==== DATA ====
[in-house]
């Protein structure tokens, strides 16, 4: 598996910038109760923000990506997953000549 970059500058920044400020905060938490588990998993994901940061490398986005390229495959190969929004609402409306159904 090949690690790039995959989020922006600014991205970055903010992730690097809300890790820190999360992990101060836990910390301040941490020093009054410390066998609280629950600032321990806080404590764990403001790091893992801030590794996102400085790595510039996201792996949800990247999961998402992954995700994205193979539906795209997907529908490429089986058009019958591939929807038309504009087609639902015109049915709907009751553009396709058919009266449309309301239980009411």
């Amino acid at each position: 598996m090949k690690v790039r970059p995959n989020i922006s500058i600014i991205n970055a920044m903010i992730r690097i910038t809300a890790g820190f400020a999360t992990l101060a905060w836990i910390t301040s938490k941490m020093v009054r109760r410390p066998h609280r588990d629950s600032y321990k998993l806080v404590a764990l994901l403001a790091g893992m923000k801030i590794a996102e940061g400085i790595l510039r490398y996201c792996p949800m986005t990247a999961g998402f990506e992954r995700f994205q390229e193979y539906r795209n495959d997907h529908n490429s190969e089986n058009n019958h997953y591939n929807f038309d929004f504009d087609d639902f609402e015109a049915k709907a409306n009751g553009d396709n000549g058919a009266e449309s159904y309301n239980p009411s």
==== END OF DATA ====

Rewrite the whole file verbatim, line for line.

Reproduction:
[in-house]
């Protein structure tokens, strides 16, 4: 598996910038109760923000990506997953000549 970059500058920044400020905060938490588990998993994901940061490398986005390229495959190969929004609402409306159904 090949690690790039995959989020922006600014991205970055903010992730690097809300890790820190999360992990101060836990910390301040941490020093009054410390066998609280629950600032321990806080404590764990403001790091893992801030590794996102400085790595510039996201792996949800990247999961998402992954995700994205193979539906795209997907529908490429089986058009019958591939929807038309504009087609639902015109049915709907009751553009396709058919009266449309309301239980009411």
């Amino acid at each position: 598996m090949k690690v790039r970059p995959n989020i922006s500058i600014i991205n970055a920044m903010i992730r690097i910038t809300a890790g820190f400020a999360t992990l101060a905060w836990i910390t301040s938490k941490m020093v009054r109760r410390p066998h609280r588990d629950s600032y321990k998993l806080v404590a764990l994901l403001a790091g893992m923000k801030i590794a996102e940061g400085i790595l510039r490398y996201c792996p949800m986005t990247a999961g998402f990506e992954r995700f994205q390229e193979y539906r795209n495959d997907h529908n490429s190969e089986n058009n019958h997953y591939n929807f038309d929004f504009d087609d639902f609402e015109a049915k709907a409306n009751g553009d396709n000549g058919a009266e449309s159904y309301n239980p009411s």